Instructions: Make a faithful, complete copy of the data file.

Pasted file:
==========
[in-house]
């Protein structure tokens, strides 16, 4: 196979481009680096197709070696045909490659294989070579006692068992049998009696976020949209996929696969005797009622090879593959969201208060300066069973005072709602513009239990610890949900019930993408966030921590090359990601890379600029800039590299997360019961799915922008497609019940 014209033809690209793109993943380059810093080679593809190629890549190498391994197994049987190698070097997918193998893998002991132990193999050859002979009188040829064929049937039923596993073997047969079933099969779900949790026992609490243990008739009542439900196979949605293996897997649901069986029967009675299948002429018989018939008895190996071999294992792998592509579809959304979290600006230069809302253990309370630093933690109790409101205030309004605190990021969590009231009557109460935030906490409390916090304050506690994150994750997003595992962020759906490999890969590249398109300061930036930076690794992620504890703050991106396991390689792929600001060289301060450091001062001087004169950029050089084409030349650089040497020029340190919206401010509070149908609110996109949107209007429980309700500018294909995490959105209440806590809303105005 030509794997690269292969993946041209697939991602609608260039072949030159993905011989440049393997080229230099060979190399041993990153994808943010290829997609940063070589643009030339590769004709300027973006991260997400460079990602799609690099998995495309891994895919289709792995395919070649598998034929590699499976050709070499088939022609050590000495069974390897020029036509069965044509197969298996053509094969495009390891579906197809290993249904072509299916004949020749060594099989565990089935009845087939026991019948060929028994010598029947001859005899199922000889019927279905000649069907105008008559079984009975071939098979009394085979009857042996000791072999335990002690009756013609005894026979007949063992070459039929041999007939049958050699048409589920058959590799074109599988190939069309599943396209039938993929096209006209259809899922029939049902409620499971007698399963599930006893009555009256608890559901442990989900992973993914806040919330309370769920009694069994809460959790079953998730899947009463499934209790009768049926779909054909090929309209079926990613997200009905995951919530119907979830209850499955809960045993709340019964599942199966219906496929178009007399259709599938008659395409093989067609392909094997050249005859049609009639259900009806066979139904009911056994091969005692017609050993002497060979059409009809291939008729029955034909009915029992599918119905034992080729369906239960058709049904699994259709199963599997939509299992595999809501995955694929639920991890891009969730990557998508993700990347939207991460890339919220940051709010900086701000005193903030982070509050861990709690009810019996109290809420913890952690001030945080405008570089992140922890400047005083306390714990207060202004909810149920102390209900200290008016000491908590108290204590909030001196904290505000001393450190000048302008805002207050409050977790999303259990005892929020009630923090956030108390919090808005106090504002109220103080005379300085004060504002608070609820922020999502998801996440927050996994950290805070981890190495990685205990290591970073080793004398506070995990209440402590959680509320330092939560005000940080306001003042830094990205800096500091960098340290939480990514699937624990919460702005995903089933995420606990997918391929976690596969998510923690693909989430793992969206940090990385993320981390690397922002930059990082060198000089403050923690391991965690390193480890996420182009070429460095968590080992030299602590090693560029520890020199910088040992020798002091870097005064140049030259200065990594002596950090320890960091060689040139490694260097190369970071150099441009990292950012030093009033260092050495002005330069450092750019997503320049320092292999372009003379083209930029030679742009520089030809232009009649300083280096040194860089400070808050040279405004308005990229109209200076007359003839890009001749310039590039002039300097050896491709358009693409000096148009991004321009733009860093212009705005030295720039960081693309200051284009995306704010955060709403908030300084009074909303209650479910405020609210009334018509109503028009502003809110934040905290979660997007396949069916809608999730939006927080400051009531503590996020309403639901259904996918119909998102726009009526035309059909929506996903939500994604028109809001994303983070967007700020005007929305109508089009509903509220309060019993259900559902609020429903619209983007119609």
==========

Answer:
[in-house]
């Protein structure tokens, strides 16, 4: 196979481009680096197709070696045909490659294989070579006692068992049998009696976020949209996929696969005797009622090879593959969201208060300066069973005072709602513009239990610890949900019930993408966030921590090359990601890379600029800039590299997360019961799915922008497609019940 014209033809690209793109993943380059810093080679593809190629890549190498391994197994049987190698070097997918193998893998002991132990193999050859002979009188040829064929049937039923596993073997047969079933099969779900949790026992609490243990008739009542439900196979949605293996897997649901069986029967009675299948002429018989018939008895190996071999294992792998592509579809959304979290600006230069809302253990309370630093933690109790409101205030309004605190990021969590009231009557109460935030906490409390916090304050506690994150994750997003595992962020759906490999890969590249398109300061930036930076690794992620504890703050991106396991390689792929600001060289301060450091001062001087004169950029050089084409030349650089040497020029340190919206401010509070149908609110996109949107209007429980309700500018294909995490959105209440806590809303105005 030509794997690269292969993946041209697939991602609608260039072949030159993905011989440049393997080229230099060979190399041993990153994808943010290829997609940063070589643009030339590769004709300027973006991260997400460079990602799609690099998995495309891994895919289709792995395919070649598998034929590699499976050709070499088939022609050590000495069974390897020029036509069965044509197969298996053509094969495009390891579906197809290993249904072509299916004949020749060594099989565990089935009845087939026991019948060929028994010598029947001859005899199922000889019927279905000649069907105008008559079984009975071939098979009394085979009857042996000791072999335990002690009756013609005894026979007949063992070459039929041999007939049958050699048409589920058959590799074109599988190939069309599943396209039938993929096209006209259809899922029939049902409620499971007698399963599930006893009555009256608890559901442990989900992973993914806040919330309370769920009694069994809460959790079953998730899947009463499934209790009768049926779909054909090929309209079926990613997200009905995951919530119907979830209850499955809960045993709340019964599942199966219906496929178009007399259709599938008659395409093989067609392909094997050249005859049609009639259900009806066979139904009911056994091969005692017609050993002497060979059409009809291939008729029955034909009915029992599918119905034992080729369906239960058709049904699994259709199963599997939509299992595999809501995955694929639920991890891009969730990557998508993700990347939207991460890339919220940051709010900086701000005193903030982070509050861990709690009810019996109290809420913890952690001030945080405008570089992140922890400047005083306390714990207060202004909810149920102390209900200290008016000491908590108290204590909030001196904290505000001393450190000048302008805002207050409050977790999303259990005892929020009630923090956030108390919090808005106090504002109220103080005379300085004060504002608070609820922020999502998801996440927050996994950290805070981890190495990685205990290591970073080793004398506070995990209440402590959680509320330092939560005000940080306001003042830094990205800096500091960098340290939480990514699937624990919460702005995903089933995420606990997918391929976690596969998510923690693909989430793992969206940090990385993320981390690397922002930059990082060198000089403050923690391991965690390193480890996420182009070429460095968590080992030299602590090693560029520890020199910088040992020798002091870097005064140049030259200065990594002596950090320890960091060689040139490694260097190369970071150099441009990292950012030093009033260092050495002005330069450092750019997503320049320092292999372009003379083209930029030679742009520089030809232009009649300083280096040194860089400070808050040279405004308005990229109209200076007359003839890009001749310039590039002039300097050896491709358009693409000096148009991004321009733009860093212009705005030295720039960081693309200051284009995306704010955060709403908030300084009074909303209650479910405020609210009334018509109503028009502003809110934040905290979660997007396949069916809608999730939006927080400051009531503590996020309403639901259904996918119909998102726009009526035309059909929506996903939500994604028109809001994303983070967007700020005007929305109508089009509903509220309060019993259900559902609020429903619209983007119609």